To illustrate this point, consider the following graph, which is just a scatter plot showing erFIP1 and erFIP2 from the above formulae for every pitcher to throw at least 100 IP in a season since 1970, as well as the difference betwen erFIP1 and erFIP2. The graph is sorted from left to right by the difference between the two figures:
Notice that when erFIP1 is smaller than erFIP2 (that is, when using a constant that scales FIP to ERA returns too small a value for FIP, assuming that scaling to RA is correct), FIP is small, and that, without exception, that difference rises as FIP rises for a given value of C (notice that the graph is really just one pattern stacked on top of itself several times; this is just the same pattern being plotted for different values of C in different years).
It shouldn't be surprising that there FIP has some inaccuracies. It is, after all, a shortcut for the original DIPS calculations designed to be much more simple and easy to use with only a small cost in accuracy. The question is how much difference this problem makes. As seen in the above graph, the difference between calculating FIP on the scale of RA and then scaling back to ERA and calculating FIP directly to the scale of ERA is small for most pitchers, and in fact approaches 0 as you get closer to average. It is on the edges of the graph, where pitchers are far from average, where the differences start to grow.
For example, Pedro Martinez, circa 1999. His FIP, with the constant set to scale to ERA, was 1.51*. With the constant set to scale to RA, it was 1.96, which, scaled back to ERA-scale, is 1.79. Still excellent, obviously, but not as good as his traditional FIP suggests. That's a difference of .28 runs per 9 innings. Say we were to calculate a WAR value for Pedro that year, how much difference would that make? We can ignore park adjustments for this specific purpose, since all we care about is how the two methods of calculating FIP compare. The AL average RA in 1999 was 5.31. Using 1.51 as Pedro's FIP (and dividing by .92 to scale to RA), that gives Pedro a W% of .885. Using .380 as replacement level, that's good for 12.0 WAR over 213.1 IP. Using 1.96 as Pedro's FIP gives him a W% of .851, or 11.2 WAR. The difference here is .8 wins.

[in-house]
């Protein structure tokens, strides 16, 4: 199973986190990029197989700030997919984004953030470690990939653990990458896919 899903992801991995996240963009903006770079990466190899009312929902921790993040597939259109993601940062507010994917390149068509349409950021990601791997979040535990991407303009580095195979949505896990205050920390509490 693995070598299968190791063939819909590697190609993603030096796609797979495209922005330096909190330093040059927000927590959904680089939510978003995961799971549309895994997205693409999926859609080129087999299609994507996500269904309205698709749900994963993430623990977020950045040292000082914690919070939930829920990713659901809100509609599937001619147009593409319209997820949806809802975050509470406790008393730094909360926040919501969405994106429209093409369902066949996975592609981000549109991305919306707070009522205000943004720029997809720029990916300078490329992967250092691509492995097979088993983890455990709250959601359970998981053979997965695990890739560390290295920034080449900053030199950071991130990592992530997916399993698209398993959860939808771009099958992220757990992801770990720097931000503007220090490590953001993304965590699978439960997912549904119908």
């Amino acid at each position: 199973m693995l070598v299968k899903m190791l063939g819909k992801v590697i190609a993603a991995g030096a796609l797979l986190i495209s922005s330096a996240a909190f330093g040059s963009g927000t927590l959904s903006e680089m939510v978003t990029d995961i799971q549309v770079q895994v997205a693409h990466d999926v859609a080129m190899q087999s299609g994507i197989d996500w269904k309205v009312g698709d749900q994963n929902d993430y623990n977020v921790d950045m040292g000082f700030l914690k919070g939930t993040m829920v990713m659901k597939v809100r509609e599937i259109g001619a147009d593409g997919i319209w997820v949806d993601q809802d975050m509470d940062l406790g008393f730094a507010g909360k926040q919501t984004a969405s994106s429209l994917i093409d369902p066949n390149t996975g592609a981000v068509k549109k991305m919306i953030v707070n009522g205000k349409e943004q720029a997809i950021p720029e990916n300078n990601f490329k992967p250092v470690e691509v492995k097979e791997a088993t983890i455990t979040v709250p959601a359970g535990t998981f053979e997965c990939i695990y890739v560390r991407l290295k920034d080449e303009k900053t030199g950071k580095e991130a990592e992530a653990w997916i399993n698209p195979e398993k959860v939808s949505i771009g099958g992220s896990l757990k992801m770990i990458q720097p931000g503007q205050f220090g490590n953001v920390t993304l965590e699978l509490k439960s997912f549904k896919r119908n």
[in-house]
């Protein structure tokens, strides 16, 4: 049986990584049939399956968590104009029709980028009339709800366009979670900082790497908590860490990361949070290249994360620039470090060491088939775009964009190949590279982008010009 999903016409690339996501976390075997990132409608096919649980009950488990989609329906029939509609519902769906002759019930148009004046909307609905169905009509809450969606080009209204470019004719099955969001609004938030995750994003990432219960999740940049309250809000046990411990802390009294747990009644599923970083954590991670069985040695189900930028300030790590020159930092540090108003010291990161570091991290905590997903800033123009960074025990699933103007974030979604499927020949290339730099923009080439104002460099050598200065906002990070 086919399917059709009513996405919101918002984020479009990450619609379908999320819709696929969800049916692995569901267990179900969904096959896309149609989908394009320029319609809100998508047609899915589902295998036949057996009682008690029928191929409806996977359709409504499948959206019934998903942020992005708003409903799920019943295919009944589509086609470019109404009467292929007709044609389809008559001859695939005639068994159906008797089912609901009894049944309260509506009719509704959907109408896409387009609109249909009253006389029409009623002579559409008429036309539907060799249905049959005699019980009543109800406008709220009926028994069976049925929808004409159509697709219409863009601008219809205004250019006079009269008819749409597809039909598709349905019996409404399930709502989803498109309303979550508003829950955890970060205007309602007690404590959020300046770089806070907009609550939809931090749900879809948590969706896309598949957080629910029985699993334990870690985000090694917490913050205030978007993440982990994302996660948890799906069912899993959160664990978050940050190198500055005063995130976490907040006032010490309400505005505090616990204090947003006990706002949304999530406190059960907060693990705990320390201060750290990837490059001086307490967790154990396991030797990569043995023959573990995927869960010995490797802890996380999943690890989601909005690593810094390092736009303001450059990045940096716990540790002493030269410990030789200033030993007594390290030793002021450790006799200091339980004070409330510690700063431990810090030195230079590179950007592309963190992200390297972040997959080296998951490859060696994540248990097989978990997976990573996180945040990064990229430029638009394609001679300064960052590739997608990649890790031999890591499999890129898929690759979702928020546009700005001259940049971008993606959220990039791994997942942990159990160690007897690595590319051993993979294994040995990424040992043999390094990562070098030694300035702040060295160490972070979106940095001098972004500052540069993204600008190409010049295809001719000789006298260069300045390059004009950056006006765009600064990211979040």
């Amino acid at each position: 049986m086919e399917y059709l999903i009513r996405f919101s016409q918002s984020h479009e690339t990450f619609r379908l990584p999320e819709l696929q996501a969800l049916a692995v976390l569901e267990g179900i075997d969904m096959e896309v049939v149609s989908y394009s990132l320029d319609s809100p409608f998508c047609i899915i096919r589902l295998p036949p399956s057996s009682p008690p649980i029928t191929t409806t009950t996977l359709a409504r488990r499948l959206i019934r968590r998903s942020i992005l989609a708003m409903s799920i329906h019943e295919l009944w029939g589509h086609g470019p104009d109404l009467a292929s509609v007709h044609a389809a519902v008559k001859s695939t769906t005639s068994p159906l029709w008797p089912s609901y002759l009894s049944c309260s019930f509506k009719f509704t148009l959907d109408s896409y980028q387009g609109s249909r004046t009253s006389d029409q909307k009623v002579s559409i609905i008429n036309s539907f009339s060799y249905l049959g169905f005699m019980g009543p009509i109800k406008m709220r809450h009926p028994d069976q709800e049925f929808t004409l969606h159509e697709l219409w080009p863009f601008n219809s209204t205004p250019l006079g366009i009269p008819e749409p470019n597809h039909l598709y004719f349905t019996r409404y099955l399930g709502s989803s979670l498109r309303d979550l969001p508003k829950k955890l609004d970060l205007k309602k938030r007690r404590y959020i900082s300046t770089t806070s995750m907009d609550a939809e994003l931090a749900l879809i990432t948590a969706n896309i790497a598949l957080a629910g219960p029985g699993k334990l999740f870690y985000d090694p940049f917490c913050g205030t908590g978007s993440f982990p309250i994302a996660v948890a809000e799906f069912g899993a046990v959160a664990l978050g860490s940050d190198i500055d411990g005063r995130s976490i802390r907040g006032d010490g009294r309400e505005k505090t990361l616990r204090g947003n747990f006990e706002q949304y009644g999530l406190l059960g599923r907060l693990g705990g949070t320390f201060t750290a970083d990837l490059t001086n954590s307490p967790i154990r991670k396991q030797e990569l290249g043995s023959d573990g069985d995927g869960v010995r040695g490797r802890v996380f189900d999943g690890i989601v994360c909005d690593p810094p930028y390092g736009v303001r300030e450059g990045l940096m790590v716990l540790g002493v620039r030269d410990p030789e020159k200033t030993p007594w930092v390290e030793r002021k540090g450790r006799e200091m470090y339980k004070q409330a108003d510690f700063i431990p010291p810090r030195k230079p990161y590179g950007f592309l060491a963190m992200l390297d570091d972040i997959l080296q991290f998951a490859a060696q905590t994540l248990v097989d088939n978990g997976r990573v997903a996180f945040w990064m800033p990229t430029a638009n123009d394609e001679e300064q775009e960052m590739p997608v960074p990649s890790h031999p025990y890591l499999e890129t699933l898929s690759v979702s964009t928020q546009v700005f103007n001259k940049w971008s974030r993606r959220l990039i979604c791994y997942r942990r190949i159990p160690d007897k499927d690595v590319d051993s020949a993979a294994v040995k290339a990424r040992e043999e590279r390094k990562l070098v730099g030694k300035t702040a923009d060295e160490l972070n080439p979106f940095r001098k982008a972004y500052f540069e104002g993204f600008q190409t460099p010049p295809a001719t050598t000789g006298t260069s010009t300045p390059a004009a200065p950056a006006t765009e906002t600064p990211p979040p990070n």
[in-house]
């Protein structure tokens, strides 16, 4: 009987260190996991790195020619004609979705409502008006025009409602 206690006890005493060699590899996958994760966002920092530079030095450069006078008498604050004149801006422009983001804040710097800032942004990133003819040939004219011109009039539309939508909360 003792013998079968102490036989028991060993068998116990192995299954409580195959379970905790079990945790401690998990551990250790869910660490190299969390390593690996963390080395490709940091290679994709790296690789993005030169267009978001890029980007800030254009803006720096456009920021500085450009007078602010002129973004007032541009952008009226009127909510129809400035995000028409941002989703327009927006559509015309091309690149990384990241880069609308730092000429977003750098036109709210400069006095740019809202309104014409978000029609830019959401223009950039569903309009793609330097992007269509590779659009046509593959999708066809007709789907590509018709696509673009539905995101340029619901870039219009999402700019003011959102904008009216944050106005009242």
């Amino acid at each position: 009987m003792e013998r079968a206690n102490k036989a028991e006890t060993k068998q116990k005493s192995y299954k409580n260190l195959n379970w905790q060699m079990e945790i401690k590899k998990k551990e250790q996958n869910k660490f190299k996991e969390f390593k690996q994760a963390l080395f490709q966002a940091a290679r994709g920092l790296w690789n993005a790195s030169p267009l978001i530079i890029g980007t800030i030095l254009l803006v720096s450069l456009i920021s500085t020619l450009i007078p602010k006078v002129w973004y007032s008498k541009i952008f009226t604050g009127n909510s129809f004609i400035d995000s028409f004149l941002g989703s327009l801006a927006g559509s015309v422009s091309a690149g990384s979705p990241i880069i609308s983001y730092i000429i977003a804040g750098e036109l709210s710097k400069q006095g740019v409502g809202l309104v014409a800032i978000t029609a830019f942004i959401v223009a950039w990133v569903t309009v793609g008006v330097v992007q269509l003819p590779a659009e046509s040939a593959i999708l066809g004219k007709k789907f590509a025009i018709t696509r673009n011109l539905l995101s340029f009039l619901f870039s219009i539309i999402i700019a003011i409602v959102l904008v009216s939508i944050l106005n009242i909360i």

Since 1970, 12 pitchers have had differences between their WAR figures as calculated by these two methods at least that big:
Similarly, poor pitchers have WARs that are too low when measured by traditional FIP, though not by as much, since they pitch far fewer innings than elite pitchers. Of the 5630 pitcher-seasons with at least 100 IP since 1970, the RMSD of WAR1 and WAR2 was .15, with an average IP of 175.
I've used language in this article that assumes that using the constant that scales to RA is the more correct choice, as the coefficients of FIP are based on a scale of runs rather than runs scored (this is also the method used in the original DIPS statistic), but I haven't gone through the full DIPS calculations to compare. For now, I think it's important to just look at how much difference there is between using different coefficients and whether there is enough difference that it could be worth switching scales. Since the formula would be virtually identical (the only difference would be that the constant would be different), I would prefer using the formula that scales to RA rather than ERA. If you prefer the ERA-scale, that adds a step of multiplying by .92 (technically lgERA/lgRA, which you might as well use since you have to calculate the constant anyway), but that's simple enough that I don't think it hurts simplicity or usability any. It's just standard fare for going from one scale to the other.
*The FIP I'm using here differs from FanGraphs' value. There are a few different formulae for FIP floating around; I am using BB-IBB+HBP for the BB term in FIP, and using different constants for the AL and NL, while FanGraphs uses BB+HBP for the BB term and a single constant for both leagues in each season. Also, while on the subject of FanGraphs, this article shouldn't be an issue for their WAR values, because FG uses the constant that scales to RA for win values.